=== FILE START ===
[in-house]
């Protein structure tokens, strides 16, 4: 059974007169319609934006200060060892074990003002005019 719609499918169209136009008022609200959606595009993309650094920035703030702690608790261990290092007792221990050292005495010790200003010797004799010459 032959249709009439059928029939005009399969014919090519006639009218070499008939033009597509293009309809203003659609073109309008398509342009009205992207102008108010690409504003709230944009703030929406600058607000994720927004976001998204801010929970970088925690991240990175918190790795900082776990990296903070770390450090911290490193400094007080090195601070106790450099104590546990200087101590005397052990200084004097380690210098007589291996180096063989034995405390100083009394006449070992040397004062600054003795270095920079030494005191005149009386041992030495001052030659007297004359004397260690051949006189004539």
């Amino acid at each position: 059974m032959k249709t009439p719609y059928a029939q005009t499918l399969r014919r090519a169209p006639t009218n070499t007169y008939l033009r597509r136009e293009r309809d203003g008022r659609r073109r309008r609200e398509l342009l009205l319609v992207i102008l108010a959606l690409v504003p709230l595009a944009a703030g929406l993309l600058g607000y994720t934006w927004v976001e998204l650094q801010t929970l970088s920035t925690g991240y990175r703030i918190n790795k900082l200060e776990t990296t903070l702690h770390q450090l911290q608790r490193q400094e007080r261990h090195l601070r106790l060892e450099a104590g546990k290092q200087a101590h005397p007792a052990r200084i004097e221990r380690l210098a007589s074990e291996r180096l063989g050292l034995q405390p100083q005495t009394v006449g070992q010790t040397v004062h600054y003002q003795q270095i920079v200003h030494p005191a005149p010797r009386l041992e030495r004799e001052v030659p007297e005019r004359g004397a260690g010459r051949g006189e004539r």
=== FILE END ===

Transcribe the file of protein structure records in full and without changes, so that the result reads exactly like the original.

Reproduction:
[in-house]
């Protein structure tokens, strides 16, 4: 059974007169319609934006200060060892074990003002005019 719609499918169209136009008022609200959606595009993309650094920035703030702690608790261990290092007792221990050292005495010790200003010797004799010459 032959249709009439059928029939005009399969014919090519006639009218070499008939033009597509293009309809203003659609073109309008398509342009009205992207102008108010690409504003709230944009703030929406600058607000994720927004976001998204801010929970970088925690991240990175918190790795900082776990990296903070770390450090911290490193400094007080090195601070106790450099104590546990200087101590005397052990200084004097380690210098007589291996180096063989034995405390100083009394006449070992040397004062600054003795270095920079030494005191005149009386041992030495001052030659007297004359004397260690051949006189004539």
């Amino acid at each position: 059974m032959k249709t009439p719609y059928a029939q005009t499918l399969r014919r090519a169209p006639t009218n070499t007169y008939l033009r597509r136009e293009r309809d203003g008022r659609r073109r309008r609200e398509l342009l009205l319609v992207i102008l108010a959606l690409v504003p709230l595009a944009a703030g929406l993309l600058g607000y994720t934006w927004v976001e998204l650094q801010t929970l970088s920035t925690g991240y990175r703030i918190n790795k900082l200060e776990t990296t903070l702690h770390q450090l911290q608790r490193q400094e007080r261990h090195l601070r106790l060892e450099a104590g546990k290092q200087a101590h005397p007792a052990r200084i004097e221990r380690l210098a007589s074990e291996r180096l063989g050292l034995q405390p100083q005495t009394v006449g070992q010790t040397v004062h600054y003002q003795q270095i920079v200003h030494p005191a005149p010797r009386l041992e030495r004799e001052v030659p007297e005019r004359g004397a260690g010459r051949g006189e004539r």